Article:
Texas Connects Us: Walt the Wood Whittler - NBC 5 Dallas-Fort Worth
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Texas Connects Us: Walt the Wood Whittler

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    In a wide open room near the back of his house, full of 2x4's and small knives, Walt is whittling wood. (Published Friday, June 10, 2016)

    In a wide open room near the back of his house, full of 2x4's and small knives, Walt is whittling wood.

    It's how he spends most of his free time.

    "If you're in a hurry, don't whittle," he said with a chuckle. "Whittling is not a contest of speed."

    Walt grew up in Lewisville and began whittling when he was in high school.

    "I got to going to this BBQ place in Irving. Walter Harvey's BBQ, " he recalled. "And when you stood in line to go through that little BBQ stand there, he just had book casings full of whittlings."

    Walt wanted to make things too and before long, he was hooked.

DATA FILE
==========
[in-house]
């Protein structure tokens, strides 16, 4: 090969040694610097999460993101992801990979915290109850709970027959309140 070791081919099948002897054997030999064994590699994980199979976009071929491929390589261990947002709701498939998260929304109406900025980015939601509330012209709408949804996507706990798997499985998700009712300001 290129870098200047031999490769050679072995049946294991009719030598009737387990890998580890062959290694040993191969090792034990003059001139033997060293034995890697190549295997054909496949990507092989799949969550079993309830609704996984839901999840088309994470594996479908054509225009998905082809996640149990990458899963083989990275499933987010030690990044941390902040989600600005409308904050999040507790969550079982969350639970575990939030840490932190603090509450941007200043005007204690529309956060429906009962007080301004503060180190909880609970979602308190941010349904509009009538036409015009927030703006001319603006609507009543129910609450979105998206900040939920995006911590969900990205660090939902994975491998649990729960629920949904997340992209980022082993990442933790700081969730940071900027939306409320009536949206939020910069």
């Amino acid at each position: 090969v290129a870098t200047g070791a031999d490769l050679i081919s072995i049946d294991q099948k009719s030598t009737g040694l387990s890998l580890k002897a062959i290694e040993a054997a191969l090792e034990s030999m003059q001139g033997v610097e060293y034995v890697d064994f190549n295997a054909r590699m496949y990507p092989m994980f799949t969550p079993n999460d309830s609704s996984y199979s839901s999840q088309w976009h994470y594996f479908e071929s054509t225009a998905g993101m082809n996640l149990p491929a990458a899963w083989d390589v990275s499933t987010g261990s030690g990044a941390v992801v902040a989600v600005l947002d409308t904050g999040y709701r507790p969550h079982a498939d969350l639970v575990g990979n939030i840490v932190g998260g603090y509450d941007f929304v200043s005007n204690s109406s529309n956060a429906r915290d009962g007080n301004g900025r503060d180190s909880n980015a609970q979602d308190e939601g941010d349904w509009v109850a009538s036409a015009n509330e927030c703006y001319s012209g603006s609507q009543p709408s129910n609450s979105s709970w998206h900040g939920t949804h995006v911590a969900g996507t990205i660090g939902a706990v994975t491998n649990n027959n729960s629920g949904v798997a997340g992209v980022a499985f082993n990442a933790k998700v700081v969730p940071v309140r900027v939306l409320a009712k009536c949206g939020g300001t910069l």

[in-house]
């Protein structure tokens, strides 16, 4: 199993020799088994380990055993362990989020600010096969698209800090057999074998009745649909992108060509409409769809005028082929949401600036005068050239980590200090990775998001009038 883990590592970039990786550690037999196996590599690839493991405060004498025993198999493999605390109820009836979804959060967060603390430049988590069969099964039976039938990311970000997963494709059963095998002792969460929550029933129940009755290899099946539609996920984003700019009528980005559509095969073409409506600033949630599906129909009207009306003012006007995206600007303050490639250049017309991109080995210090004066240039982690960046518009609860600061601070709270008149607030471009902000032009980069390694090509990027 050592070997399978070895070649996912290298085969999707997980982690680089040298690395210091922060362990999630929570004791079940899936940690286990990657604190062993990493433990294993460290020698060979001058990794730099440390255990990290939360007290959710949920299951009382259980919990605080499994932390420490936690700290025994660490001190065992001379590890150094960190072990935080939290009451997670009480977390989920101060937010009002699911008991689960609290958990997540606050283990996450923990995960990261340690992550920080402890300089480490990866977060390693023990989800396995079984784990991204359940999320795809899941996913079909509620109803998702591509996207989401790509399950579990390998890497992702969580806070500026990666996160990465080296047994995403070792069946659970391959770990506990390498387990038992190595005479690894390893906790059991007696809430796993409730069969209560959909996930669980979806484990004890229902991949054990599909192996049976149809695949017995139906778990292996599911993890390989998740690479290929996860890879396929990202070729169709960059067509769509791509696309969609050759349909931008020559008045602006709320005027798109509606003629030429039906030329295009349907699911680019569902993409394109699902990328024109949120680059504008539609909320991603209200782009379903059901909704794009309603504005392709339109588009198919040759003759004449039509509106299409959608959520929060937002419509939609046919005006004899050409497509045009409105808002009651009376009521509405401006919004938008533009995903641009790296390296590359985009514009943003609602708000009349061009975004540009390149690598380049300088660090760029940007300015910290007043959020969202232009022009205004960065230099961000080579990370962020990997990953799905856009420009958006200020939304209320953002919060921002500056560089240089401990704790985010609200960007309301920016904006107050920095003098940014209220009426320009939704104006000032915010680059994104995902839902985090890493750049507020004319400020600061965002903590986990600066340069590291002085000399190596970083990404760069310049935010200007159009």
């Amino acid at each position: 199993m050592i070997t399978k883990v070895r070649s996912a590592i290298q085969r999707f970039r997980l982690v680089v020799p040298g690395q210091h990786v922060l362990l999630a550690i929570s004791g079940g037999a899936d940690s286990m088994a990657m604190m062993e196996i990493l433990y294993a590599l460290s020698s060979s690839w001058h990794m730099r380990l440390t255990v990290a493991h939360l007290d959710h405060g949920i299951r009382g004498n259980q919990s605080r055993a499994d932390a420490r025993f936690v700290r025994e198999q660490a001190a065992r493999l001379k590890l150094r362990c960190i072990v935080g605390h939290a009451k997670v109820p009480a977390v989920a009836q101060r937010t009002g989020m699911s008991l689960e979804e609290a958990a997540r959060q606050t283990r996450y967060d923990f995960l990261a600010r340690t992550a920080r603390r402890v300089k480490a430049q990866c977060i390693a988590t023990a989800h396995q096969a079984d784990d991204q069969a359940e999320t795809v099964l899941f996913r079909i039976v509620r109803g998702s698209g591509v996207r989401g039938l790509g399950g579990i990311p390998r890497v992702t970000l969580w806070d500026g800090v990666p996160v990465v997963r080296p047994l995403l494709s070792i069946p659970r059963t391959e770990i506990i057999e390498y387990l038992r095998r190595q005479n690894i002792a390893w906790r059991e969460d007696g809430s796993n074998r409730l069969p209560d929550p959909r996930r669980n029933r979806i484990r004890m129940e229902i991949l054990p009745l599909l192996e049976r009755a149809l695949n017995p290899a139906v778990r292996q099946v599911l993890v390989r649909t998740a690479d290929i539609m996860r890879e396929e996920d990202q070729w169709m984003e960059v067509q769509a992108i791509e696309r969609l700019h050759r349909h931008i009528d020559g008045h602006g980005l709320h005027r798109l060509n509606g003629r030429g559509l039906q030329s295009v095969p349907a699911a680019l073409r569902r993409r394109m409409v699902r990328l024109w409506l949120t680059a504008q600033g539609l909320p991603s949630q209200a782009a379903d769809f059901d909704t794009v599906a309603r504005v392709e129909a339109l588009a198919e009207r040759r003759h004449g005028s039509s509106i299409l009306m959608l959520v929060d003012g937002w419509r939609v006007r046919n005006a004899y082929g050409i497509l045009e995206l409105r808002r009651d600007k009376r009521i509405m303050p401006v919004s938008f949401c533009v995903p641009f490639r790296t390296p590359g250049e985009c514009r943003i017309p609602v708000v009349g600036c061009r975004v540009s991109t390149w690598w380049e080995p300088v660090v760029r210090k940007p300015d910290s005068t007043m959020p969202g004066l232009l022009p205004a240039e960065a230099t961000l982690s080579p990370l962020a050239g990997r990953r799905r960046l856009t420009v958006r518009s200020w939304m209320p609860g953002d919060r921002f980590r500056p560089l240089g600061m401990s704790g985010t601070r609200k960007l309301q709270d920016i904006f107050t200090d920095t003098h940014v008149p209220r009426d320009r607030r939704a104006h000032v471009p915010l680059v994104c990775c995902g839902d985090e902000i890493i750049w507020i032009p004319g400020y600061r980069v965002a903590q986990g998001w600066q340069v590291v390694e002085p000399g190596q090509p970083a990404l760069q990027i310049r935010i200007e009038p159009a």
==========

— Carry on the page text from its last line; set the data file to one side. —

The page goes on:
"I get ideas from everywhere," he added. "You get bored working on the same thing, so I've always got 2 or 3 going."

    Some pieces can take Walt up to ten hours to make.  And through the years he's made all kinds of things, from small cowboy figures to boots and flowers.

    "Some things you whittle and you don't know what the hell it is," he joked.

    Whittling is relaxing for Walt, after years of punishing blows on the football field.

    "We went to two Super Bowls and went to the playoffs every year but one, " said Walt.

    Walt's last name is Garrison.

    In the late 60's and early 70's, he was a running back for the Dallas Cowboys.

    He even taught his teammates how to whittle.

    "Bob Lilly would come in there and say show me how to do this or show me how to do that and he got to where he could whittle pretty good," Walt said. "I roomed with Charlie Waters and I wouldn't let him whittle because he'd cut his thumb off or something. I said, don't cut yourself, or Tom Landry will cut me!"

    Working with wood became a peaceful escape for Walt.

    "That's why I started doing it out there in training camp because I couldn't sleep," he added. "You can look at your playbook and everything else while you're whittling."

    But these days it's all for charity.

    "They sold one at the North Texas Fair and Rodeo fundraiser and it brought $850.00," he said.

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